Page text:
• That sounds like a great idea. It’s amazing how much bonding can happen over food and the making of it, no matter where you are from. It’s like laughter and a smile…the need to eat is universal. Did you try the potluck in real life? 😀

      • Have not had a potluck. In Palestine, it would be VERY strange (and insulting) to invite people to your home and ask THEM to bring food! The host is responsible for providing food, and especially meat, since that’s how people honor others and show themselves as honorable. The requirement to serve meat is so ingrained that I recently found out that Christians who are fasting for Lent still serve meat at funerals and the like when they happen during Lent — out of concern that they’d be seen as stingy if they didn’t. The fact that the potluck was so improbable was part of what made the scenario interesting for a book. But I will try to do it in real life someday. You’ve inspired me.

  2. I’ve had many of them while driving. “Unintentional Angel” started just blocks from my home. “Ellie” ignited when I was driving home from the San Diego Comic-Con. “Capture the Flag” began when I was staring at the hill off the side of our house. This WIP, it started when I was surfing the internet and a pop-up came across my screen. I’ve had ideas for my story spark while on walks. Other stories have sparked off of articles I’ve read. You just never know, do you? Until now I never realized how many of them came to me while driving. Thanks for the thinker, Melinda.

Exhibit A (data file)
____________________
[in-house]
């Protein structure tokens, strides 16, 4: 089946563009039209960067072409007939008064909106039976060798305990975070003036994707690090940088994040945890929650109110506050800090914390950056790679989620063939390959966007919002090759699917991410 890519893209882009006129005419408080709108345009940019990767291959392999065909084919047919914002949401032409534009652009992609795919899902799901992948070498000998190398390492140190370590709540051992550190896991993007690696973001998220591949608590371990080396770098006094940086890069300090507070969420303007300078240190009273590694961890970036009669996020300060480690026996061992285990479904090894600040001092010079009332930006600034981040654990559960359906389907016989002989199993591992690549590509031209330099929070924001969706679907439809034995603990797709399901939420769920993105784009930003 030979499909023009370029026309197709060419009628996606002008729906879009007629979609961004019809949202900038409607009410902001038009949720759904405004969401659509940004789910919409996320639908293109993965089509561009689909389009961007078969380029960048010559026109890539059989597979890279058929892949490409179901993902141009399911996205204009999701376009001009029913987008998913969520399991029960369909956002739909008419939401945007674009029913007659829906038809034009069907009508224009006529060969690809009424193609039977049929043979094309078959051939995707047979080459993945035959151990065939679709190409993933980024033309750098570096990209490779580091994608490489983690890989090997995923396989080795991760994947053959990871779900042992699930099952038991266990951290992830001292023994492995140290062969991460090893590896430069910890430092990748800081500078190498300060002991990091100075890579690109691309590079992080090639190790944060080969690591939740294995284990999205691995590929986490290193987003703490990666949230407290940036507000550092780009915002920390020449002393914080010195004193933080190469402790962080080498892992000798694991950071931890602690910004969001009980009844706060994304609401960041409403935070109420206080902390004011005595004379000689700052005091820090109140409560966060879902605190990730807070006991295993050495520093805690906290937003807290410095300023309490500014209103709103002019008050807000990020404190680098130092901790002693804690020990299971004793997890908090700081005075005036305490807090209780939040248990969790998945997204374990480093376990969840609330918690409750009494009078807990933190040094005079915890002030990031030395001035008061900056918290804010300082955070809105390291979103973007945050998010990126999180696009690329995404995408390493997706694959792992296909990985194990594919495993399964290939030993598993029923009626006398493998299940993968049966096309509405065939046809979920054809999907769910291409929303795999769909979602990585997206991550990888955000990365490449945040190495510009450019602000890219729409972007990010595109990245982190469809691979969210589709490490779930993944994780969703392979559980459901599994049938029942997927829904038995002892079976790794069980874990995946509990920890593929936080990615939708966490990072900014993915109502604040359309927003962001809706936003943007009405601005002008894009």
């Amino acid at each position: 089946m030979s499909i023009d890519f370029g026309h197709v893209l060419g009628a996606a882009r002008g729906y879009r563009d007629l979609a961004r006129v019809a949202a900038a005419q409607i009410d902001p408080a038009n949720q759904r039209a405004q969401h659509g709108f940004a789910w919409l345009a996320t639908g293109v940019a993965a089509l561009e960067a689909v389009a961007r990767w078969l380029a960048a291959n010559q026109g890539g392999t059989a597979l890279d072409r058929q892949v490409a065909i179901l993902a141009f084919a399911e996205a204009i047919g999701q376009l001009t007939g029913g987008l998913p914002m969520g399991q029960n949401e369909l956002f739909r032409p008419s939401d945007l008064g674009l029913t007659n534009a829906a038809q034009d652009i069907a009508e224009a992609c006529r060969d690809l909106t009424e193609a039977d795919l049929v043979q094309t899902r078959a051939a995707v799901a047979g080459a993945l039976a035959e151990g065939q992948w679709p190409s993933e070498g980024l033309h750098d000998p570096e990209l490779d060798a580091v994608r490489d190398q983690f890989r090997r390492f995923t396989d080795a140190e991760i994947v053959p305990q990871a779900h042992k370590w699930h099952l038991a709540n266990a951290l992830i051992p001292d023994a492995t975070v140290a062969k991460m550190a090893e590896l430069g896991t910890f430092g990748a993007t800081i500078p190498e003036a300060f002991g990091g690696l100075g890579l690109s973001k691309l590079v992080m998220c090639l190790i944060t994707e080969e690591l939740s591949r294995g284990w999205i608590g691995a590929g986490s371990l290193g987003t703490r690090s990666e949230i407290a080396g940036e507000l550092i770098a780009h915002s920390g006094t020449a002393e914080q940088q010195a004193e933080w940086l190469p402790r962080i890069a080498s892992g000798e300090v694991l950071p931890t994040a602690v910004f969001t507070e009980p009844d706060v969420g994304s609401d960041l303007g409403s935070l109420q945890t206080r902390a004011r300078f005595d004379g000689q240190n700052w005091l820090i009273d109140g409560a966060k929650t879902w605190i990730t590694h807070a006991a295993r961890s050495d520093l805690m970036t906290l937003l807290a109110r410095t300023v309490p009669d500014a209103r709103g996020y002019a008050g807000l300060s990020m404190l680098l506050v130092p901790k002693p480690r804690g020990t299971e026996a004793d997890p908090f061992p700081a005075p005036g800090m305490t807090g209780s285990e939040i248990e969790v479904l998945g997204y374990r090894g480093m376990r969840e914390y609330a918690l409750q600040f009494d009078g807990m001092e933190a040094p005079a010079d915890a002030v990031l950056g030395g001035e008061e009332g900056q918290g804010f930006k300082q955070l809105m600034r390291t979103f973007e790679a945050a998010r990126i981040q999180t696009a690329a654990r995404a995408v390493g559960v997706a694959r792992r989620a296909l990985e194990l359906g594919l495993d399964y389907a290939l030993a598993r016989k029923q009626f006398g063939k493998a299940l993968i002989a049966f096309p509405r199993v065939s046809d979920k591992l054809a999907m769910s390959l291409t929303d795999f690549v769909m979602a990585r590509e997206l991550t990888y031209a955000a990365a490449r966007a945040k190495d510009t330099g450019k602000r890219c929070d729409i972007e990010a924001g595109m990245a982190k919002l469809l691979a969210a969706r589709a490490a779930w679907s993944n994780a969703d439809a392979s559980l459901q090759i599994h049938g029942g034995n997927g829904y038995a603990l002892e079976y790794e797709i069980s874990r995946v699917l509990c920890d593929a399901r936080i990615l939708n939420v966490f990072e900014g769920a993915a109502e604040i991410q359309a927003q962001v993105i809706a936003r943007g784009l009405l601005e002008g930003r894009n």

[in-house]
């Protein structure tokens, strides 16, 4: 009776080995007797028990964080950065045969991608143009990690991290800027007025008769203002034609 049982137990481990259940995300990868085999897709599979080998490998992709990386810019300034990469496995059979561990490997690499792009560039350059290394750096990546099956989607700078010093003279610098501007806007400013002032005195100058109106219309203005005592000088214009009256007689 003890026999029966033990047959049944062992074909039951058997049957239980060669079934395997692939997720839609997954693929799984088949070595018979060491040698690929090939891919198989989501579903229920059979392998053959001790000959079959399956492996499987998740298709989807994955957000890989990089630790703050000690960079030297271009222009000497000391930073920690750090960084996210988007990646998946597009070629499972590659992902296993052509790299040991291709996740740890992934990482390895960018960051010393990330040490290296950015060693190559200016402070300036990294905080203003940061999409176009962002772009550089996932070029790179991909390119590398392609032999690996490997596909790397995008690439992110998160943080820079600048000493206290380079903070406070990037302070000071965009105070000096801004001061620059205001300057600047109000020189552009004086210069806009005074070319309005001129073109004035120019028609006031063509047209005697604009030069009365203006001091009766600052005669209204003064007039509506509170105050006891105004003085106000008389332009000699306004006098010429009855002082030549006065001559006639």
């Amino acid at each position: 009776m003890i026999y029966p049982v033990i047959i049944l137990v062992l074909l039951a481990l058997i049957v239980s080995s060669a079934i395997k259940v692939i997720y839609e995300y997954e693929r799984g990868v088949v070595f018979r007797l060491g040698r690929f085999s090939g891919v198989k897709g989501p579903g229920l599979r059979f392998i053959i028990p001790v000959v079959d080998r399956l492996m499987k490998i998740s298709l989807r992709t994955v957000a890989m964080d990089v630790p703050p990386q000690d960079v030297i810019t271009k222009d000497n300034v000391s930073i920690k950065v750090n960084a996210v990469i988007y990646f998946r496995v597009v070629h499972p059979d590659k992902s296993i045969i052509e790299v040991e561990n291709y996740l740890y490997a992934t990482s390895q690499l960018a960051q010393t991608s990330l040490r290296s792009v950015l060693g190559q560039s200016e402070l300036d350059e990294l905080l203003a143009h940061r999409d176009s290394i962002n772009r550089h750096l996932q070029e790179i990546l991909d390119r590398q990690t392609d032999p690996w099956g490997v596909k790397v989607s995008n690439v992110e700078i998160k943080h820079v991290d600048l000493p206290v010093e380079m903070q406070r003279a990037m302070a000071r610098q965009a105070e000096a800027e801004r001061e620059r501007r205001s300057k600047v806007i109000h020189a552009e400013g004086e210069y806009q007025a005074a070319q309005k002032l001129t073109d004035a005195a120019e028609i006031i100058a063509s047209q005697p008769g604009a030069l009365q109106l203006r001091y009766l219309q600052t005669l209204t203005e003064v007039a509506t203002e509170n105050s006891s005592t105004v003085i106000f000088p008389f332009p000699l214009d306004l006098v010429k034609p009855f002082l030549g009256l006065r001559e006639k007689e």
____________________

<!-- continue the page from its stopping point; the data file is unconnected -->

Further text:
• That’s awesome! I don’t really get ideas while driving, but I can see how it would happen. Your mind is free to wander while you drive (usually). I get a lot of ideas while on the elliptical. Not the treadmill or any other exercise, just the elliptical. I have no idea why my muse is so picky!

  3. This may be my favorite of your posts, Melinda. I’m inspired by sitting down at my computer, too. Some ideas hit me while driving or exercising, but the real magic happens right here. 🙂 Best of luck with your revisions!

  4. I can tell that your story excites you Melinda! And that’s the most important thing that will drive your story forward to the finish. Keep that fire inside you stoked girl! *Hugs*

  5. My ideas usually come to me in dreams, snatches of conversation, or they just flash into my head. But until I sit down in front of my computer or pull out my trusty notebook, they’re just that…ideas. For concepts to become stories, I have to put in the work.

    • You are so right, Jacqui. I have a friend named Olivia. She puts words and ideas together sweet and smooth like a flourless chocolate cake. She says brilliant things based on little things she notices so that you spend the rest of the day thinking about what she said. But she doesn’t write them down! I’m trying to convince her that you can’t be a writer unless you WRITE!

It gets lonely out here in the big wide webs. Talk to me!